Published online by Cambridge University Press: 23 March 2020
There is a limited amount of data regarding the relationship between epilepsy and psychiatric symptoms and quality of life (QoL) in children and adolescents.
The aim of this study was to determine the levels of depression, anxiety and attention-deficit hyperactivity disorder symptoms and health-related quality of life (HRQL) in children and adolescents with epilepsy.
The sample consisted of 75 children with epilepsy and 50 healthy controls aged 8–18 years. Questionnaires were used to evaluate the psychiatric status and HRQL of the patients.
Patients had lower child-rated psychosocial and total area HRQL scores, and lower parent-rated psychosocial, physical and total area HRQL scores than the controls did. Inattention scores of the epilepsy group were significantly higher compared to controls. No significant differences were found between patients and controls in terms of anxiety and depression scores. Regarding determinants of HRQL, severity of depression and anxiety had a decreasing effect on child-rated HRQL total scores; and severity of anxiety had a decreasing effect on parent-rated HRQL total scores.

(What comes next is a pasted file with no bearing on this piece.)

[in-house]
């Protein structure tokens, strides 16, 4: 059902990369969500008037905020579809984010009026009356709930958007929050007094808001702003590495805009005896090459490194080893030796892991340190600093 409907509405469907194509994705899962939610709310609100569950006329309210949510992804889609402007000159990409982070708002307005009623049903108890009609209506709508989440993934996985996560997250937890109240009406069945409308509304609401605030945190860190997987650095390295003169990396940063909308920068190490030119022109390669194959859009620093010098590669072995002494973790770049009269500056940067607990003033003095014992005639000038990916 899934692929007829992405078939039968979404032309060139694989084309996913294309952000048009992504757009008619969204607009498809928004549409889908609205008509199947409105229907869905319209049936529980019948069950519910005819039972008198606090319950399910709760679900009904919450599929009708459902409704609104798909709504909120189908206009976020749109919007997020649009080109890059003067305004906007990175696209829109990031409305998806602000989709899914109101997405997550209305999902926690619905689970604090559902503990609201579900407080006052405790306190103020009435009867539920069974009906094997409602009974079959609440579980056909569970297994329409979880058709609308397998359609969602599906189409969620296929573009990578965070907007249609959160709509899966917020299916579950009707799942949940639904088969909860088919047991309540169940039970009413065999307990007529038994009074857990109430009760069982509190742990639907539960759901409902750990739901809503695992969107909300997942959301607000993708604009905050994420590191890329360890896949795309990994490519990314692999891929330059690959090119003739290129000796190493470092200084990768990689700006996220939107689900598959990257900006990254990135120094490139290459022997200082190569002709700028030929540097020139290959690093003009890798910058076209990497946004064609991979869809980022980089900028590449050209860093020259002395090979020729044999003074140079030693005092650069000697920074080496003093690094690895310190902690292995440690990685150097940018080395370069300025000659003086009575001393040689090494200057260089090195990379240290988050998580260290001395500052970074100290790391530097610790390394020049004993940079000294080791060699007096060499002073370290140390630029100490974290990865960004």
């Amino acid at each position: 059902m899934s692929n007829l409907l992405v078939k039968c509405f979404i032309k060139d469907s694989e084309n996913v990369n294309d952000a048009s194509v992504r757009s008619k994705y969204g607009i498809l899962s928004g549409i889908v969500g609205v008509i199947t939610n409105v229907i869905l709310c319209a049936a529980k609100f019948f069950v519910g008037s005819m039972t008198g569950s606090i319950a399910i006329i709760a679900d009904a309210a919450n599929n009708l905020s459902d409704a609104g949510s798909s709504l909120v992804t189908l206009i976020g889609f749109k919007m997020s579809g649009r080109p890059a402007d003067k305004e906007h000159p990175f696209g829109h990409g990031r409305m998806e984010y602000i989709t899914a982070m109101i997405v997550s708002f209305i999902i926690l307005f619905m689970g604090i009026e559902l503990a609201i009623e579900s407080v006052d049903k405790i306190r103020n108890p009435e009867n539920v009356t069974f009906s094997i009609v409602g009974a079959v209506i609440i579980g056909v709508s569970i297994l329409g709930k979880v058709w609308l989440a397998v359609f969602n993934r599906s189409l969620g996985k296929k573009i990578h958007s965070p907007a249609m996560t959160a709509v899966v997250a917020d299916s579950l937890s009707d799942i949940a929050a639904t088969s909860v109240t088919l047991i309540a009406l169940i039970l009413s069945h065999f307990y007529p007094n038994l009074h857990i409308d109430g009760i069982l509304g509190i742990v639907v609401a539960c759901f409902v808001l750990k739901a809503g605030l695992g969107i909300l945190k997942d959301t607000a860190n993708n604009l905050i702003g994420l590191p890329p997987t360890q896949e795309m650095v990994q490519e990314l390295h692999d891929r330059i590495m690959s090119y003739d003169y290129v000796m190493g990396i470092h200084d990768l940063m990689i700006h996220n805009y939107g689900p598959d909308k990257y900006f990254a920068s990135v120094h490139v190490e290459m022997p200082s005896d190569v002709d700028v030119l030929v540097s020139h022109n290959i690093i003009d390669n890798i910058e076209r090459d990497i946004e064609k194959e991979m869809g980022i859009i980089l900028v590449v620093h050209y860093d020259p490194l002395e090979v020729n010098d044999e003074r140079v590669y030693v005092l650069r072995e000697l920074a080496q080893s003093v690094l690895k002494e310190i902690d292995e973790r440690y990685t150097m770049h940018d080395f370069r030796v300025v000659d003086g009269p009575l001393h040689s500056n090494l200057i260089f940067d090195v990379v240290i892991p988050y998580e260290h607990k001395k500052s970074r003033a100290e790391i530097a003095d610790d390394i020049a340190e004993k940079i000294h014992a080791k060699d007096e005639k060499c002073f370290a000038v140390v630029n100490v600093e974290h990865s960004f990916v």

Epilepsy is associated with poor QoL in childhood and severity of depression and anxiety are among the determinants of QoL. Clinicians should be more aware of accompanying psychiatric symptoms in epileptic patients and take the necessary precautions in the early period of the illness in an effort to improve QoL.
The authors have not supplied their declaration of competing interest.